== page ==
CCOP observers offered daily reflections on COP 28; Walker included this comment about transition as part of her Day 6 offering:
Transition is such a curious word – it brings to my mind . . . change, a revelation, something wonderful and perhaps a bit of surprise. ‘Just Transition’ is one of the many buzzwords that floats around in the multitude of conversations that are happening everywhere.
A Just Transition involves maximizing the social and economic opportunities of climate action, while minimizing and carefully managing any challenges – including through effective social dialogue among all groups impacted, and respect for fundamental labour principles and rights.
Walker actually shared the day’s reflections with well known author Eugene Cho, though he wrote mainly the prayer suggestions accompanying her comment.
In an opinion piece posted December 8 on Canada’s National Observer, Walker explained her participation in COP 28:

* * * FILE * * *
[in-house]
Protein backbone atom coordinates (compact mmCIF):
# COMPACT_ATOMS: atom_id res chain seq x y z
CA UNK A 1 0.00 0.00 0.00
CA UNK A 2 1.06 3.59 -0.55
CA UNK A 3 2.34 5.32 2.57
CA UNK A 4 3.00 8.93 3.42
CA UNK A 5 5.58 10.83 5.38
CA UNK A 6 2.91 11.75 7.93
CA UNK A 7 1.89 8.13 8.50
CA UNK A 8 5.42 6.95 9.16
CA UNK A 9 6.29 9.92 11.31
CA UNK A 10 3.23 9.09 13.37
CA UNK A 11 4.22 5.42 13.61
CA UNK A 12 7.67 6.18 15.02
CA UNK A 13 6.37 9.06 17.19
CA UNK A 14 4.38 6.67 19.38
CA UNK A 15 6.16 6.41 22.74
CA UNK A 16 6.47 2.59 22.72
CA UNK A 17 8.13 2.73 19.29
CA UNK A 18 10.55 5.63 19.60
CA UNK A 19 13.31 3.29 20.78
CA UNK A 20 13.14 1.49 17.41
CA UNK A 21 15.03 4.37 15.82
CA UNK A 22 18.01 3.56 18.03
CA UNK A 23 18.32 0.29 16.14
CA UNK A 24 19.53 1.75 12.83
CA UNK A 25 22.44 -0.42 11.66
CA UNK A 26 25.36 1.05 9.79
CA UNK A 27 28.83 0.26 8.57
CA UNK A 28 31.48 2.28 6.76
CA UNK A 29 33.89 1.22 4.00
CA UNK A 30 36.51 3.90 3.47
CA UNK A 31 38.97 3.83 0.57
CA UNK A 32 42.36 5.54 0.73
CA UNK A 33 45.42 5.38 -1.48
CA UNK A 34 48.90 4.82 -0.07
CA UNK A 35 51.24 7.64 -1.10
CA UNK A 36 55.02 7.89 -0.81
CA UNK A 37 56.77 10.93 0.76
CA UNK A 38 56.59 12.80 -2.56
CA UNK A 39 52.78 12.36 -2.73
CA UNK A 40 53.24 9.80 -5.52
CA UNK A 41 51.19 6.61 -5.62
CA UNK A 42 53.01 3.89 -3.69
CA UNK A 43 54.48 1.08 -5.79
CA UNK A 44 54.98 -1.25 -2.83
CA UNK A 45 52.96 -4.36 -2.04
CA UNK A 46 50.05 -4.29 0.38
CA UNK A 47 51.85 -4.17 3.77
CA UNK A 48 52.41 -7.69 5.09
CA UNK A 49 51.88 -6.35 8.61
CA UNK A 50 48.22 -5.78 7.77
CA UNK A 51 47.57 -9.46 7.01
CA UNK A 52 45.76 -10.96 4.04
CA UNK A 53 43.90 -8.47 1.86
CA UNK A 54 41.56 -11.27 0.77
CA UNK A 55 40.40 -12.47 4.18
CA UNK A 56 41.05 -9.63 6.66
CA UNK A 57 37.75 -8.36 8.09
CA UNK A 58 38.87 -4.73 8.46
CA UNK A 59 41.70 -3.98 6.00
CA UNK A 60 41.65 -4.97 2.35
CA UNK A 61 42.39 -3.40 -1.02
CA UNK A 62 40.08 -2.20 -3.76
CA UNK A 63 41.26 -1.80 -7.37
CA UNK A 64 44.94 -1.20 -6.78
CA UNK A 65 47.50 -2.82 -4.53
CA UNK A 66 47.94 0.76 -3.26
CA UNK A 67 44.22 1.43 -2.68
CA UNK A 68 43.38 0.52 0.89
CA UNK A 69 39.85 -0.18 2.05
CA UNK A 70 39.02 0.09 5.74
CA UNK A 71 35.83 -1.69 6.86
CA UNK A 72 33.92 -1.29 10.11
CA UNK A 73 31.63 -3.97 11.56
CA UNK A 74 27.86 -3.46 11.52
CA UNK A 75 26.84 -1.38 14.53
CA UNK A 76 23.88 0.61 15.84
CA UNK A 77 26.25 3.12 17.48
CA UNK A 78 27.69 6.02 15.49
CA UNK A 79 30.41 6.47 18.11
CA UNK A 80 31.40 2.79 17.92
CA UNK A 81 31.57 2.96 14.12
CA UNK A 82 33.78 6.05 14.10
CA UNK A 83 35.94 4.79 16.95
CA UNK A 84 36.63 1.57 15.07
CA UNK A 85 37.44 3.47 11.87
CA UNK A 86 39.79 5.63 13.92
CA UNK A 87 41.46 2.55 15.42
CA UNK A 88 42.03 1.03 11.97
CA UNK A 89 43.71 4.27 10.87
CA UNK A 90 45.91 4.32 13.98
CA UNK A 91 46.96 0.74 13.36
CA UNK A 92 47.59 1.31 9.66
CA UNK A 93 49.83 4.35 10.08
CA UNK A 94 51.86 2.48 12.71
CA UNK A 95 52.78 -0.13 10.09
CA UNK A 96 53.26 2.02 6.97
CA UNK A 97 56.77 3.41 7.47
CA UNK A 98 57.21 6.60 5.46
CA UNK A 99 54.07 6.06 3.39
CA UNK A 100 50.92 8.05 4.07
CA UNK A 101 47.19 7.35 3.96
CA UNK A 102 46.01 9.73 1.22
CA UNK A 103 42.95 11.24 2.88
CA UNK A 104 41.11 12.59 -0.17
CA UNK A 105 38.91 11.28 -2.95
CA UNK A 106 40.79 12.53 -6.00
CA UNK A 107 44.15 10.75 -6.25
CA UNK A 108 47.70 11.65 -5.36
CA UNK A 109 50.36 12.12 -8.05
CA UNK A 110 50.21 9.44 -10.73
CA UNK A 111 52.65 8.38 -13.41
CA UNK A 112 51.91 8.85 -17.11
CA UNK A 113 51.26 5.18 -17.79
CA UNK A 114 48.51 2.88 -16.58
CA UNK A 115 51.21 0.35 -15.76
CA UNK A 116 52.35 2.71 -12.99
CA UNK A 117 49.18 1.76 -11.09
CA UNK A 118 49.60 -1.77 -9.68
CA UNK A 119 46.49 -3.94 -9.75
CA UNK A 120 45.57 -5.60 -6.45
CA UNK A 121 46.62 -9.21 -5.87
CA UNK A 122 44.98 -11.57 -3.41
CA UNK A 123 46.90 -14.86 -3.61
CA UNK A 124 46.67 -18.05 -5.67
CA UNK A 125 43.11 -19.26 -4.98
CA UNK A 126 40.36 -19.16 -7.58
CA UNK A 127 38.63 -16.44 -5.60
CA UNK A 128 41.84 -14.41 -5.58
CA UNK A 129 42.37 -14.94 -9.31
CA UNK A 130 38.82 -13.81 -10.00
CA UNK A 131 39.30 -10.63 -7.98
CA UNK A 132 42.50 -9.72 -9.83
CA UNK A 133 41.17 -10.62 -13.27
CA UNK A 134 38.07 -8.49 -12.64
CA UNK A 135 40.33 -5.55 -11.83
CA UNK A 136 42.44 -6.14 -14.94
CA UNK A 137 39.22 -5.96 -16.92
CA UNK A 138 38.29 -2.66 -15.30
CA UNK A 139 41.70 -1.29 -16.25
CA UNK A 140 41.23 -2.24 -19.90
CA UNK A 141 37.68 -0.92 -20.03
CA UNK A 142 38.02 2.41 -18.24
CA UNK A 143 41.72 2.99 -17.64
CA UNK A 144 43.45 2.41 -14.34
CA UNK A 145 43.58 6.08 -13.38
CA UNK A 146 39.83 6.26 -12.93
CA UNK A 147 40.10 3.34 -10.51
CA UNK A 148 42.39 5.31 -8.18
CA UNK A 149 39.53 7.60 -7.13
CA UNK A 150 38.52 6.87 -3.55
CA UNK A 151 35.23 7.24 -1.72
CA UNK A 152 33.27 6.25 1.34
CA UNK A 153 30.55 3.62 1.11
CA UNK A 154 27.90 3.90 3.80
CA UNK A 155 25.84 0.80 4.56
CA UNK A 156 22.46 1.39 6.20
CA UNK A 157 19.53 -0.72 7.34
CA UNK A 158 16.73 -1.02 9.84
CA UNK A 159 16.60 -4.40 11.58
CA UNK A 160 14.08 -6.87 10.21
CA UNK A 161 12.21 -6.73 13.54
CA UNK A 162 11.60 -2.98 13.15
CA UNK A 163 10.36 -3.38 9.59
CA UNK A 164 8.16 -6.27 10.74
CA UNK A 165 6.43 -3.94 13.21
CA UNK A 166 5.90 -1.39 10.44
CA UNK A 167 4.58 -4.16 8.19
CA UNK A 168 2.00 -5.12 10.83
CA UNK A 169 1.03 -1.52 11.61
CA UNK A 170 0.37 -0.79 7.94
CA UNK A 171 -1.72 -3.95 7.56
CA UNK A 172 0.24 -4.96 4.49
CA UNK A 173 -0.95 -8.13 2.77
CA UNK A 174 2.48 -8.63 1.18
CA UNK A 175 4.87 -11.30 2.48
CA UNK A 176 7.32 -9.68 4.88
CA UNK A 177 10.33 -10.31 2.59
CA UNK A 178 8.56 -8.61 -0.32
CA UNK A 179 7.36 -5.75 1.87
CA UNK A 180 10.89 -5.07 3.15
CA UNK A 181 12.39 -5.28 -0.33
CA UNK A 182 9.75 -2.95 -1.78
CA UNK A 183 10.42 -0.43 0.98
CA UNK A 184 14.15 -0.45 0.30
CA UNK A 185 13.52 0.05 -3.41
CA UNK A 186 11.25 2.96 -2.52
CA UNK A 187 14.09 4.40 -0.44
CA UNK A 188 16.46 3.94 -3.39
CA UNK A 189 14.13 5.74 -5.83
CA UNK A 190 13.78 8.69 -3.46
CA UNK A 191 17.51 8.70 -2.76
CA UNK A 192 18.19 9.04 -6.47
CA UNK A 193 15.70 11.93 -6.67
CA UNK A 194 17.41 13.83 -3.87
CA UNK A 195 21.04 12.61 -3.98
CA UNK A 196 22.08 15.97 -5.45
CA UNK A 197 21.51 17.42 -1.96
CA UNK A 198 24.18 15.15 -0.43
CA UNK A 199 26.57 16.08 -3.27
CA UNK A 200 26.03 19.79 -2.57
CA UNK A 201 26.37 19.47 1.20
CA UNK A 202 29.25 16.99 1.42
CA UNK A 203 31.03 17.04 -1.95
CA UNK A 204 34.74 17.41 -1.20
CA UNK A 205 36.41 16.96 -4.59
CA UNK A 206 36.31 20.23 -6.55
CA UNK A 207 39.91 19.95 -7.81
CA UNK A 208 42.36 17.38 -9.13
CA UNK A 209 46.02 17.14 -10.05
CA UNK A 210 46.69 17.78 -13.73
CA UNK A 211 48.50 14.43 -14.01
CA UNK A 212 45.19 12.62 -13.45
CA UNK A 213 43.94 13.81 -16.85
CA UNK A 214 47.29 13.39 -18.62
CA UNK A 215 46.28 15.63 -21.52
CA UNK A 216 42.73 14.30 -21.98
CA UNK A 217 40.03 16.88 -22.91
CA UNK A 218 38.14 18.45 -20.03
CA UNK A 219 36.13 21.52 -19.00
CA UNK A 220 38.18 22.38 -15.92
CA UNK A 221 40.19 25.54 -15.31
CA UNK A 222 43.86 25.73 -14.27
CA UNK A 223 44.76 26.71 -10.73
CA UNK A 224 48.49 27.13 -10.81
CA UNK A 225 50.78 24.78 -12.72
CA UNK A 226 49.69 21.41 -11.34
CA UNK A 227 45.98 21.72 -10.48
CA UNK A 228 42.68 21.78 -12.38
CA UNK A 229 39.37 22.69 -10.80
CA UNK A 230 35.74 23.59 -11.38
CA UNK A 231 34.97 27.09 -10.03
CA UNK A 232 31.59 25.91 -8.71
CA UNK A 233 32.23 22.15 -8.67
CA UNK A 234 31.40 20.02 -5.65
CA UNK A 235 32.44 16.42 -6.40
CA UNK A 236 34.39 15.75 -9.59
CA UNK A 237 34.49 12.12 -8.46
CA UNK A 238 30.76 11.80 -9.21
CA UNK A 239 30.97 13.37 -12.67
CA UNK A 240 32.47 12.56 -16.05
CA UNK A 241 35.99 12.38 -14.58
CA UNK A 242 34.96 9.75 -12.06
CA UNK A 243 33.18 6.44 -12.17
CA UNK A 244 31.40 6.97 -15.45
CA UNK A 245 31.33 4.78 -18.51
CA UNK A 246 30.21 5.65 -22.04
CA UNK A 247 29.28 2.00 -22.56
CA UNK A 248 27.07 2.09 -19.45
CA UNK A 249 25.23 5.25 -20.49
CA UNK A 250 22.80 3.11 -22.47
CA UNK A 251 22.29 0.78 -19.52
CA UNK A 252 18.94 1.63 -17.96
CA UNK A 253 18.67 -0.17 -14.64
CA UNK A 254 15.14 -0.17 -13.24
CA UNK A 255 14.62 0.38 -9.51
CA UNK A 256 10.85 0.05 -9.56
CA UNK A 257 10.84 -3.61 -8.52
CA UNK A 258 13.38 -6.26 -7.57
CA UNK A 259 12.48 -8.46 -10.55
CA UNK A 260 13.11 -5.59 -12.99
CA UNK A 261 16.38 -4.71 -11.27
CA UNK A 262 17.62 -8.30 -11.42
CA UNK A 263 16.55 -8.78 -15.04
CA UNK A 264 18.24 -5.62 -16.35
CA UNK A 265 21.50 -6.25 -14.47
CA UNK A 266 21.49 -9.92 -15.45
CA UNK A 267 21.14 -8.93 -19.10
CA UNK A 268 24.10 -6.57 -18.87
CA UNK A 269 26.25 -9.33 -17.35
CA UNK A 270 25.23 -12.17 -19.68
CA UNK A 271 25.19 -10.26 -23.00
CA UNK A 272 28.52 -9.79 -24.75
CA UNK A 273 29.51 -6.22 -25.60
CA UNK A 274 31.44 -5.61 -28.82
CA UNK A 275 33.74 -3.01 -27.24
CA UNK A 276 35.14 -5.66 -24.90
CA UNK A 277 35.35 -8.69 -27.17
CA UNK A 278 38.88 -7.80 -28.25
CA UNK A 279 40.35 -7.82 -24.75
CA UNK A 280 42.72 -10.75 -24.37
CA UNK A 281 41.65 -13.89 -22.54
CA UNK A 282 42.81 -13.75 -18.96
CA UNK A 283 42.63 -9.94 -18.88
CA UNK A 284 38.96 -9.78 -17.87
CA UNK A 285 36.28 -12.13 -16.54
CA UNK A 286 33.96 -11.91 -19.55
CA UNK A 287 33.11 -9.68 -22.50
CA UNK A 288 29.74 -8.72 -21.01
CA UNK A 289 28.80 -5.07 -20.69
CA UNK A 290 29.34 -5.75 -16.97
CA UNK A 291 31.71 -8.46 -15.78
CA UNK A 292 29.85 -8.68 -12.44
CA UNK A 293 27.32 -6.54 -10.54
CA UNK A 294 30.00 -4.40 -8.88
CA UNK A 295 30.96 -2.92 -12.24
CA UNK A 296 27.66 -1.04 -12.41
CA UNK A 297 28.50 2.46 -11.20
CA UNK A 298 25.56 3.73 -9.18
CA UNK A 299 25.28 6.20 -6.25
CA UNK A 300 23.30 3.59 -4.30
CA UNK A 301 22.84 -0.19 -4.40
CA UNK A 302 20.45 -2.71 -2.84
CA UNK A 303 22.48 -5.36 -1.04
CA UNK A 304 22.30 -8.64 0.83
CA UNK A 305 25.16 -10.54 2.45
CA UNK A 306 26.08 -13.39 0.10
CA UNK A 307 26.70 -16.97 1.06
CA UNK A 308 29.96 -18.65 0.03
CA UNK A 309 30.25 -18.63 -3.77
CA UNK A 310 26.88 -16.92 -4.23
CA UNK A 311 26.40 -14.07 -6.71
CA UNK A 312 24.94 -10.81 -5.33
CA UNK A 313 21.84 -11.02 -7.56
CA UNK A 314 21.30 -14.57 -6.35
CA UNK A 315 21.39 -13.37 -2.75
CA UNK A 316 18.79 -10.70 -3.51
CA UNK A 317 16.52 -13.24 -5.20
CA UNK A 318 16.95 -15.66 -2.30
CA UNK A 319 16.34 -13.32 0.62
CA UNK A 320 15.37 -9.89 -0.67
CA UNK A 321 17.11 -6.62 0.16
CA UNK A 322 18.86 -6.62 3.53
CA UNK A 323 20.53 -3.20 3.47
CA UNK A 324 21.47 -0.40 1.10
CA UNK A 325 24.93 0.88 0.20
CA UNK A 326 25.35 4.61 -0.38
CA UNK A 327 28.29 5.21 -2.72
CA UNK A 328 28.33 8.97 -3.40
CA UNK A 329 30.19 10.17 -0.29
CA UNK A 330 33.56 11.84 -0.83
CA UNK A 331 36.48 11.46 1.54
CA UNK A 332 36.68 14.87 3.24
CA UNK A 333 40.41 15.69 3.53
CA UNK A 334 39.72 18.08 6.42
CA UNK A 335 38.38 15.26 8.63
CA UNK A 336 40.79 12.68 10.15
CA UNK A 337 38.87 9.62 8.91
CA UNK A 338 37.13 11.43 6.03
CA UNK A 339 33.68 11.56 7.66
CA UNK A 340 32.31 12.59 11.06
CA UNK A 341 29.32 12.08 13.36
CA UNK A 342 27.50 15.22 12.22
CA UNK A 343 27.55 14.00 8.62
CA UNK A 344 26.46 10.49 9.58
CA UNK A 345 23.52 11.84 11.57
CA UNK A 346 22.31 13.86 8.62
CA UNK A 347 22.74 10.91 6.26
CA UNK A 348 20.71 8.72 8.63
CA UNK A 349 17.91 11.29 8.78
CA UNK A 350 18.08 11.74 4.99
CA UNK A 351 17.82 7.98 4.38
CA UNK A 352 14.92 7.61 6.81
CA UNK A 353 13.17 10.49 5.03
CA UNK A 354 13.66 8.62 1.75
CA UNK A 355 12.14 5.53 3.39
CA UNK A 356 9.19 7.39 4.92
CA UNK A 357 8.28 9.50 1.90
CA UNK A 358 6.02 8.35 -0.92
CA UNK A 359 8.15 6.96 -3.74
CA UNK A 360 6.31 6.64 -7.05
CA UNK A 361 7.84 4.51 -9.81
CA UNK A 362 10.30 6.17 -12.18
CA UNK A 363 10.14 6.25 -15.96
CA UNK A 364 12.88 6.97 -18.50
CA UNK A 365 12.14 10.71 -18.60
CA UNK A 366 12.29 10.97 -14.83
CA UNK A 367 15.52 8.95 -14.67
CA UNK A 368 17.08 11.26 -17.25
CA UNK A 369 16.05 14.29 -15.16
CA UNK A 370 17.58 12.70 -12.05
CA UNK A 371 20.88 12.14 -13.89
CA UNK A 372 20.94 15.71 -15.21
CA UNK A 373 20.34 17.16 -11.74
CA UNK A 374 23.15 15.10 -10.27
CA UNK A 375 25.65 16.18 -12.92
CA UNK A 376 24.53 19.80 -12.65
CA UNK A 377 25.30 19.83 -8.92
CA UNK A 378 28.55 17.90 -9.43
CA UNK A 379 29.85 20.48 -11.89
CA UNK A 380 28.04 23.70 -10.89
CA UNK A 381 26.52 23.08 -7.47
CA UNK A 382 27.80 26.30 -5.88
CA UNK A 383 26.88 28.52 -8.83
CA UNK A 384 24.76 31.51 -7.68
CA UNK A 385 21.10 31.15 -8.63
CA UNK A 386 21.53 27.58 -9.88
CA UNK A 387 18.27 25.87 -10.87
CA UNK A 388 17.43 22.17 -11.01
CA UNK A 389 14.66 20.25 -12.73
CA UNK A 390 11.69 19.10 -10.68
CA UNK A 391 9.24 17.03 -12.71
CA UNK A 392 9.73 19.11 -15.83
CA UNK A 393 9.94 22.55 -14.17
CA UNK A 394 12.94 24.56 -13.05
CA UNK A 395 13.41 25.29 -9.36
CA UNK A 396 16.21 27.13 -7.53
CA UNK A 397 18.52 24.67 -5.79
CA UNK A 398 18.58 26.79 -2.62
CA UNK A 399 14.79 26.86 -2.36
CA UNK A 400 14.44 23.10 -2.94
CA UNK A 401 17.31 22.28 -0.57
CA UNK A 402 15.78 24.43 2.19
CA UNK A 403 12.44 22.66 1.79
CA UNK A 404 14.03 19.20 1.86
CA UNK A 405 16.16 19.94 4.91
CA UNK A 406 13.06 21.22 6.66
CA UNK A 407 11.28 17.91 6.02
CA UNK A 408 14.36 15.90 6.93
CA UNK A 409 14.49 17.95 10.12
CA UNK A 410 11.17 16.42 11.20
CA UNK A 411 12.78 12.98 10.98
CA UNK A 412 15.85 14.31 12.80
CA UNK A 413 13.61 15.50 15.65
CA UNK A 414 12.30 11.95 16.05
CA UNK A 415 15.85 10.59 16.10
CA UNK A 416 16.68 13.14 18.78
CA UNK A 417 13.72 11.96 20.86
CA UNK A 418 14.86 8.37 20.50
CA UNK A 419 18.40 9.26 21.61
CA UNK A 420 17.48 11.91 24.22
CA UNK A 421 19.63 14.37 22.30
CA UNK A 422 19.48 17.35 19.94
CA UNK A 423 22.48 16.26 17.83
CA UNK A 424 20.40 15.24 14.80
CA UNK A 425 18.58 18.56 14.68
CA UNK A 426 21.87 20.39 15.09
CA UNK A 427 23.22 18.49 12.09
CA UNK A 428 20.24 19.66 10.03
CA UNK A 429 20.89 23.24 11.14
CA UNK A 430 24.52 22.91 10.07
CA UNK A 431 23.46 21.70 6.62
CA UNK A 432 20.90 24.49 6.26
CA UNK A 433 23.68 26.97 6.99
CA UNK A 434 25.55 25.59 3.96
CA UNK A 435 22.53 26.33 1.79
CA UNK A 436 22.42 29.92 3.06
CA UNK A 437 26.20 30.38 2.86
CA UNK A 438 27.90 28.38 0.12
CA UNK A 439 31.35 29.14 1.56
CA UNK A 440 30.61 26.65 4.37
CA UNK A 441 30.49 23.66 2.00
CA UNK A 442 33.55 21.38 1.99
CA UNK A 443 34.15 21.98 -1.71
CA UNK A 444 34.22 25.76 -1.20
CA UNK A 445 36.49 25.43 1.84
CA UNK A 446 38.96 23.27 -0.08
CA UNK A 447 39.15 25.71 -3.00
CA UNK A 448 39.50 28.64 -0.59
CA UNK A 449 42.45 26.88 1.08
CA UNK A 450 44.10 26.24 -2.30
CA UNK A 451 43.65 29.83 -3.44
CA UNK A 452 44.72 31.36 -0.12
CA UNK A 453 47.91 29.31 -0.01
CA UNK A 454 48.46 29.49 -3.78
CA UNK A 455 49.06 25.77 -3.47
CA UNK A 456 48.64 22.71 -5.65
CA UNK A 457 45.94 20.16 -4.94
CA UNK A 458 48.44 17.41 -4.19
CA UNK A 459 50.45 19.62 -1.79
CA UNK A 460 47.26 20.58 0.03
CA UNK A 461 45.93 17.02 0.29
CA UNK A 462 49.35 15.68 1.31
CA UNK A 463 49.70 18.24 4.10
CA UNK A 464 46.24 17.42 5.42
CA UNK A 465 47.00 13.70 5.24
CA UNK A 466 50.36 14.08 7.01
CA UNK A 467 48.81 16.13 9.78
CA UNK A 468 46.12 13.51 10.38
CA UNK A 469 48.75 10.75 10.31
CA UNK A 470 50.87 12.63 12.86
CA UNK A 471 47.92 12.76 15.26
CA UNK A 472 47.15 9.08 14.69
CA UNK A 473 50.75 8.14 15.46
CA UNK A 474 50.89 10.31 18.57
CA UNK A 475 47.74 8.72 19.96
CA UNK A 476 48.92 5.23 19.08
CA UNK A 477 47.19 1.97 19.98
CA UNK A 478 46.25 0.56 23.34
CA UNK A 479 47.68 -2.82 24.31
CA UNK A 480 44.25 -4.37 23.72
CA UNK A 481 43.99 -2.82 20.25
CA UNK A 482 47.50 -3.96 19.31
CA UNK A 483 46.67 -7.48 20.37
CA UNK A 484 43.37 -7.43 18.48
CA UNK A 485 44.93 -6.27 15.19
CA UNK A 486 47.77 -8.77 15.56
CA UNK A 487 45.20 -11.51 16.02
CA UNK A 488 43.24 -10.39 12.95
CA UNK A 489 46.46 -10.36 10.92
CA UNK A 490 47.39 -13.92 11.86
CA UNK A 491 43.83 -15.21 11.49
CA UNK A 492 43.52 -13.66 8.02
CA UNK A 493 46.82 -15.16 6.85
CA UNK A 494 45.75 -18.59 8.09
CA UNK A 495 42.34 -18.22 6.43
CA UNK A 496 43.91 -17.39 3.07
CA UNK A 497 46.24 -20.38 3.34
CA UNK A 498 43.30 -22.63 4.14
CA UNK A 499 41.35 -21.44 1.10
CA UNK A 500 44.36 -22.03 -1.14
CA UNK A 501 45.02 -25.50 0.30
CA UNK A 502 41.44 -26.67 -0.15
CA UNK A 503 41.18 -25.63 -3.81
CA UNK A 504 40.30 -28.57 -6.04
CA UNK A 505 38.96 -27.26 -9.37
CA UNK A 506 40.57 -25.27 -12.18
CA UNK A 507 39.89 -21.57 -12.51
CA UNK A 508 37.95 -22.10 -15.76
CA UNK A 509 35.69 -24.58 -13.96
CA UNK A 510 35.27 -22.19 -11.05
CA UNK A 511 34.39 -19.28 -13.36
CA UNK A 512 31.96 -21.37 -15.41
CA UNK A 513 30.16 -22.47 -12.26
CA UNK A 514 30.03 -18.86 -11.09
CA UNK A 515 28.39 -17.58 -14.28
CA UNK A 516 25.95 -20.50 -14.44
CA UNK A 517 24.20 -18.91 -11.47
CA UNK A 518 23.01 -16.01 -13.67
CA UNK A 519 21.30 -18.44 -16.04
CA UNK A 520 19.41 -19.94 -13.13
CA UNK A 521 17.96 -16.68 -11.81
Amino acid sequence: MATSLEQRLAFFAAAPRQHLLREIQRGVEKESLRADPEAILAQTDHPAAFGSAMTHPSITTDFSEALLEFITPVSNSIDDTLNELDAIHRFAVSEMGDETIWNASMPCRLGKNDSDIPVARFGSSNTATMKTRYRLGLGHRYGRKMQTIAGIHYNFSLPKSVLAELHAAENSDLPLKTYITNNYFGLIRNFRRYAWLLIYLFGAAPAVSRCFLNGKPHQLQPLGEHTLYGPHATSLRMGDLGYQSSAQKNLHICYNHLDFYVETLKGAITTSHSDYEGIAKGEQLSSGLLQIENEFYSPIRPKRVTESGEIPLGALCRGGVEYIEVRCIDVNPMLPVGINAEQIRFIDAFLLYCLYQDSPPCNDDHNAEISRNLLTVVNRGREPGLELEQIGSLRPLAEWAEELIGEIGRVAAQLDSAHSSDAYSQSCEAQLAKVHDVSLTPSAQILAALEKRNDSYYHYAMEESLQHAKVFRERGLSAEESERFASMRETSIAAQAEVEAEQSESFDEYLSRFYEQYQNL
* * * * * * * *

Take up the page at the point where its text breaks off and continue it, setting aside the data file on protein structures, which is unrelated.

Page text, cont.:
The Church is the perfect body of stubborn, hopeful humans. As a minister in the United Church of Canada, I serve a faithful, struggling congregation in Vancouver. We are struggling because the world has already been changed, and the church with it.
We struggle with the stains of our history: the participation in residential schools and the Sixties Scoop. Yet, here we are at the crossroads of our reconciliation work and climate justice. And this time, we are poised to make a difference.
For the first time in the history of the UN’s climate summits, there is a faith pavilion in the heart of the Blue Zone, where meetings and negotiations take place.